Pepperell Branch Watershed Partnership installs series of water quality signs around Opelika

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Special to the
Opelika Observer

On Aug. 2, the Pepperell Branch Watershed Partnership (PBWP) worked with the city of Opelika to install a series of water quality educational signs around Opelika. The signs were designed by the PBWP and installed in partnership with the city of Opelika’s Engineering Department. These signs are part of a larger attempt to raise awareness about water quality in the Opelika area, and can now be found across the city.
The Pepperell Branch Watershed is the natural area of land that water flows across, through and under the ground on its way to Pepperell Branch creek, and it is located within the city of Opelika. After receiving a grant from the Alabama Department of Environmental Management last year, the PBWP has joined numerous local partners together to make a difference in local water quality. To improve the quality of water in the Pepperell Branch Creek in Opelika, the PBWP has been working over the past year to create a watershed management plan, evaluate the health of the city’s local waterways and develop strategies for improving them in upcoming years.
One of these strategies is education and outreach on water issues.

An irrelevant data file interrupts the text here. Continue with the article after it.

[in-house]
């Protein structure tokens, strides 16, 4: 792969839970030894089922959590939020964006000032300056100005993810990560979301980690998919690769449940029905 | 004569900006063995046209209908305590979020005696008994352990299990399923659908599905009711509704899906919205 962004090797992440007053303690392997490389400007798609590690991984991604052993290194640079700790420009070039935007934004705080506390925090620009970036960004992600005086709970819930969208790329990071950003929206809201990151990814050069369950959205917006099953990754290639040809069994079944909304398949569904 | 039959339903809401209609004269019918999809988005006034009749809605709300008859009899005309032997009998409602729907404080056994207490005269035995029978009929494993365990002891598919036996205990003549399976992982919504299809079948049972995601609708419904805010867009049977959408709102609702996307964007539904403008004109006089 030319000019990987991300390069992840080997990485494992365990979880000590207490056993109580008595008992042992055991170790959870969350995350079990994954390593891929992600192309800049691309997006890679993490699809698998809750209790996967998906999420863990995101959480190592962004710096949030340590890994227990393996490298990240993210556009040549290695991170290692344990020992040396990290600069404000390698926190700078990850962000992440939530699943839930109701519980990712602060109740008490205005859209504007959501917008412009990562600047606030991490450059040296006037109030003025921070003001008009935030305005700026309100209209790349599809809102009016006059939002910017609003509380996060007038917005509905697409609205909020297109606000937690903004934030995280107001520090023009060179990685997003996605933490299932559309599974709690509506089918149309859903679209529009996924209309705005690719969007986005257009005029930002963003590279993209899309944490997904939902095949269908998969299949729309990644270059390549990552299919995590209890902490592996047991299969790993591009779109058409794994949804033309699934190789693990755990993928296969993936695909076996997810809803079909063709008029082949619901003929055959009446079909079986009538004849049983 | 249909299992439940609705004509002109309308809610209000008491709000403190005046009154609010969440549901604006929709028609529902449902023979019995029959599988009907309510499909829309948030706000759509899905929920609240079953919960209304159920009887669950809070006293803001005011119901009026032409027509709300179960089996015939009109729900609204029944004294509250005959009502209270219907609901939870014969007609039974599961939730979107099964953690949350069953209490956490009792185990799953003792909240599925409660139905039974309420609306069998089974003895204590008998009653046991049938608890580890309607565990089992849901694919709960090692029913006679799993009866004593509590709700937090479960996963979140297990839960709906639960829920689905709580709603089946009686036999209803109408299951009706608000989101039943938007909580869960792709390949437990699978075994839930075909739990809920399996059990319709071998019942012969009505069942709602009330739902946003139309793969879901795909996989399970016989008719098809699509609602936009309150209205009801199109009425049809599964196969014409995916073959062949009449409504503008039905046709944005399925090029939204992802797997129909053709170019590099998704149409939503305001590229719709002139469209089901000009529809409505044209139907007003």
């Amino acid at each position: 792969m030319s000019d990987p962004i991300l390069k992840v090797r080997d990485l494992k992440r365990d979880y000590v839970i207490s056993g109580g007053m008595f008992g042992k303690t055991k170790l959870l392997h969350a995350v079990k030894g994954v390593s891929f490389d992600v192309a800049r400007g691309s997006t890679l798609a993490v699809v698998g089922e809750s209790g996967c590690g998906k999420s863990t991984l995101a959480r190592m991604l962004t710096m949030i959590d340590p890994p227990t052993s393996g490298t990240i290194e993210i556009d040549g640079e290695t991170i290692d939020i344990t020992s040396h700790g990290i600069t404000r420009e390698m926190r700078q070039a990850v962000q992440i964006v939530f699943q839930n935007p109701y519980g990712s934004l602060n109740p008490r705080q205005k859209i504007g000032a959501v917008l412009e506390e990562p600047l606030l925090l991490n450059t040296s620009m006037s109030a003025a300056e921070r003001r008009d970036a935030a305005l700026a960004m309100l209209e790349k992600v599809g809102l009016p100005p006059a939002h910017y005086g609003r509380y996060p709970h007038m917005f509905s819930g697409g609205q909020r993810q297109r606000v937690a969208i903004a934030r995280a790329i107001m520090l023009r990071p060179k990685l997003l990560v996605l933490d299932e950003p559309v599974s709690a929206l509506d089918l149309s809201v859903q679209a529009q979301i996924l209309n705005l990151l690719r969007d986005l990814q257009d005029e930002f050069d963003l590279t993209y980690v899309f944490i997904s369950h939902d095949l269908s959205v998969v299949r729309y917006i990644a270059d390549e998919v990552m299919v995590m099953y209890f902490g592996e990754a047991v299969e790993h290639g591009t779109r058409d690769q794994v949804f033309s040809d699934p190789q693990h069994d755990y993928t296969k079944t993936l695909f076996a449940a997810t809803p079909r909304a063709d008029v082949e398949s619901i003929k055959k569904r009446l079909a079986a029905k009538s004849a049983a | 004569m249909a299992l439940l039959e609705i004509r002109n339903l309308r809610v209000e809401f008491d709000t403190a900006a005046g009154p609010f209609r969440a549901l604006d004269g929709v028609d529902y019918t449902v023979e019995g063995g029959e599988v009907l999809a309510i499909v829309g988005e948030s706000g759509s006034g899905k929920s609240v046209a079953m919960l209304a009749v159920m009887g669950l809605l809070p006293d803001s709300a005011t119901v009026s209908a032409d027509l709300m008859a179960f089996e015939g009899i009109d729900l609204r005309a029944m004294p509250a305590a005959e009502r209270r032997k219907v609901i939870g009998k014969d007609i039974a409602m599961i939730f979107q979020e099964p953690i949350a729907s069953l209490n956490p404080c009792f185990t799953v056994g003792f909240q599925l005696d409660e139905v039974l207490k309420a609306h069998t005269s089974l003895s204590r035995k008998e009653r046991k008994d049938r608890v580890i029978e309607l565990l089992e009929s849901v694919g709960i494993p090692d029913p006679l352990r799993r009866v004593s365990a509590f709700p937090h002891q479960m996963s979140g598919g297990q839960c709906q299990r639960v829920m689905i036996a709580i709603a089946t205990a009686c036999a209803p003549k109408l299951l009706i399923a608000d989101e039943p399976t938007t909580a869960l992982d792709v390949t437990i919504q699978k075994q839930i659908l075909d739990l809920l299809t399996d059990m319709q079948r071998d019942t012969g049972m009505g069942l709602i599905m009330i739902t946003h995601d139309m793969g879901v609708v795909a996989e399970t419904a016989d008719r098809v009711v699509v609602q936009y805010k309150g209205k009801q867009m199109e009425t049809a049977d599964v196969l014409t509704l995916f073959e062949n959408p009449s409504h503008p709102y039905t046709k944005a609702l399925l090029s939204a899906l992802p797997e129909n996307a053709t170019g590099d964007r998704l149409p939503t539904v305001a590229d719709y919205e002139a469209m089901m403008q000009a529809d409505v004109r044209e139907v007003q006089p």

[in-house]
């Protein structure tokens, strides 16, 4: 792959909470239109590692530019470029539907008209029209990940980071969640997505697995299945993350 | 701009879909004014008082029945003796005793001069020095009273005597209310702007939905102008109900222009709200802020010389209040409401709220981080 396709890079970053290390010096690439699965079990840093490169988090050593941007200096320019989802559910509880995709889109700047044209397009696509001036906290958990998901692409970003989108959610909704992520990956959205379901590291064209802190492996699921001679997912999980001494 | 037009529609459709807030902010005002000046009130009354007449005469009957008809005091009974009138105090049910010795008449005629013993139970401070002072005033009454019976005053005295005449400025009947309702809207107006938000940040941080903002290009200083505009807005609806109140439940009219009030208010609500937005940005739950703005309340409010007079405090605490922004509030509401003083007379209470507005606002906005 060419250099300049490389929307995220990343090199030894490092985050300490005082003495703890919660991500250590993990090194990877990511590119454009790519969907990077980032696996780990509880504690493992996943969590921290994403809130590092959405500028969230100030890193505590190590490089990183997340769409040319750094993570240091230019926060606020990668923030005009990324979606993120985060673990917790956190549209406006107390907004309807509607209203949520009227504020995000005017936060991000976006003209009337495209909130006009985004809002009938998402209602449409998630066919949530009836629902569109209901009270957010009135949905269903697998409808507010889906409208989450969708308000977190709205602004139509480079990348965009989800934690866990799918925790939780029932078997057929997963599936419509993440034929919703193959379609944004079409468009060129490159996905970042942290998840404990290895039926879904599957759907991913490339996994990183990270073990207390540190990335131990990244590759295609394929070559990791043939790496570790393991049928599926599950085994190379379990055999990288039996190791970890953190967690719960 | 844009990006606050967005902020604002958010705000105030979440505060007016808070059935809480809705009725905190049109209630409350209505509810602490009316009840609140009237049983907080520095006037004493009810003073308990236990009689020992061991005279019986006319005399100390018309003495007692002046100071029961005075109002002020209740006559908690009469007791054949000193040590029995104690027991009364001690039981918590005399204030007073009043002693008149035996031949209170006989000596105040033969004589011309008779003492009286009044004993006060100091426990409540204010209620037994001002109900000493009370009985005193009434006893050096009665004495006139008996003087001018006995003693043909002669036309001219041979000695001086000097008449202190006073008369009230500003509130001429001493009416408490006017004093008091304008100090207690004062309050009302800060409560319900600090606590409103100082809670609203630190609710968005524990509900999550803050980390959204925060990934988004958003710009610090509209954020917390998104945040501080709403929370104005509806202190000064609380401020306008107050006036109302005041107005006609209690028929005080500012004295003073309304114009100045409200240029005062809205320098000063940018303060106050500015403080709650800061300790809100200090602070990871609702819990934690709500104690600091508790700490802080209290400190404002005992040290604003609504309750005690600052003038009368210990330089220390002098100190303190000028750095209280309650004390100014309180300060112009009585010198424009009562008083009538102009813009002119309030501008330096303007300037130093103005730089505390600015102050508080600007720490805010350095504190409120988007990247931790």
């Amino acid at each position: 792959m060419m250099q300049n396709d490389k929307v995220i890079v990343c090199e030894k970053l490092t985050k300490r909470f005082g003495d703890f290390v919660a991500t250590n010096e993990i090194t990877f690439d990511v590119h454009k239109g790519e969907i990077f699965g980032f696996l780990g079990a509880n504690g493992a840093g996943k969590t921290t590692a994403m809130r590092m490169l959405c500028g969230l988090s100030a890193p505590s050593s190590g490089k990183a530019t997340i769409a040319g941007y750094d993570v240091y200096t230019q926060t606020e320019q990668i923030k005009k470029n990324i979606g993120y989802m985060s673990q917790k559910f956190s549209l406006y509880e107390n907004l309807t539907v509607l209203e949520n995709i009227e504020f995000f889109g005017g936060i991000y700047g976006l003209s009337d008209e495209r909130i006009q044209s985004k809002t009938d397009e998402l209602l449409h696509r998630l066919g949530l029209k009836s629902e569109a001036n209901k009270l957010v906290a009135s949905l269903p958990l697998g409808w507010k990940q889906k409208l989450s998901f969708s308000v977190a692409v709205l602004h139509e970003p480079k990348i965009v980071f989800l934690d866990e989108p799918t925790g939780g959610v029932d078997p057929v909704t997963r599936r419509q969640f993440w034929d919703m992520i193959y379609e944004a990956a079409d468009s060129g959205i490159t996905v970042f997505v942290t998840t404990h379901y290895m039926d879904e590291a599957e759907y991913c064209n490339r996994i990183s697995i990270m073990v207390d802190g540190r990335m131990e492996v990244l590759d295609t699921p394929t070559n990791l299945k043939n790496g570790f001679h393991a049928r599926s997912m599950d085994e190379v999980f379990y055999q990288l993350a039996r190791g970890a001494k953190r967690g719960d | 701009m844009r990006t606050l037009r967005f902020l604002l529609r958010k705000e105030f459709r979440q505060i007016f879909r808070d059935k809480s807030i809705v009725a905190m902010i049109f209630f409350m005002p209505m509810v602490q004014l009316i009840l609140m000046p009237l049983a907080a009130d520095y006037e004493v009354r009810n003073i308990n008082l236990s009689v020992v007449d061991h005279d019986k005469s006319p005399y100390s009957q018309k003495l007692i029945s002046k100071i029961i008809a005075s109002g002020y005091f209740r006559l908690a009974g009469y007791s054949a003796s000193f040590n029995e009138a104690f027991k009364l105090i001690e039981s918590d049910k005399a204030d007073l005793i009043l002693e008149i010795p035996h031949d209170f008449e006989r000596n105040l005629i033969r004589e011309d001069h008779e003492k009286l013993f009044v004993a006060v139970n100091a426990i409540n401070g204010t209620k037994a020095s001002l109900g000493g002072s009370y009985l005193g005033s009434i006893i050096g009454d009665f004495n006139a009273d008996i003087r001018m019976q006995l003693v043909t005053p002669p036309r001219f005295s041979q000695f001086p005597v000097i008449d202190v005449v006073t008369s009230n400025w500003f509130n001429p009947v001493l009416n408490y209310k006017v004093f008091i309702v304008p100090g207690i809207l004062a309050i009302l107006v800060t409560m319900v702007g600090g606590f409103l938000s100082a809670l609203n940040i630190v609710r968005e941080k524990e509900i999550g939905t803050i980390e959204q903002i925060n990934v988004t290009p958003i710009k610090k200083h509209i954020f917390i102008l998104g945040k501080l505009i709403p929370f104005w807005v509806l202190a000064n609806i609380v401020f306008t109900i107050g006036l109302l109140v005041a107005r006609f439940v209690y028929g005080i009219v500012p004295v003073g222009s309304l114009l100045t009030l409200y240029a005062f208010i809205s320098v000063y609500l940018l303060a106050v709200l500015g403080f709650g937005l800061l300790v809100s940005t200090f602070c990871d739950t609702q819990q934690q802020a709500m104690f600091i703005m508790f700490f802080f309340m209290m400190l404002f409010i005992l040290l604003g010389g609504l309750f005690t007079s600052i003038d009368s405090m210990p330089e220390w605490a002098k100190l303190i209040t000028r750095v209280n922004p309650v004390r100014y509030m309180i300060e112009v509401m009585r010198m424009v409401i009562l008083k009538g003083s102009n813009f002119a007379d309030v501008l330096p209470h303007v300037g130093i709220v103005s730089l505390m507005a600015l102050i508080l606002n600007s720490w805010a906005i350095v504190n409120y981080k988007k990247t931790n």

The new educational signs introduce the public to general water concepts, including: how watersheds work, why stormwater matters, why cleaning up after pet waste matters, how fertilizers can impact water quality and that storm drains carry stormwater and potential pollution straight to rivers and streams. Three signs were installed on South Railroad Avenue, two signs at Courthouse square, three signs at Municipal Park, three signs at Shady Park, one sign at each of the dog parks (Stern and Floral) and one sign at each of the three intermediate schools (Morris, Northside and West Forrest).
Everyone can make a difference in the health of their local waterways, the PBWP hopes that these signs will be one step in empowering the community to do so.
*This project was fully funded by the Alabama Department of Environmental Management through a Clean Water Act Section 319(h) nonpoint source grant provided by the U.S. Environmental Protection Agency – Region 4.

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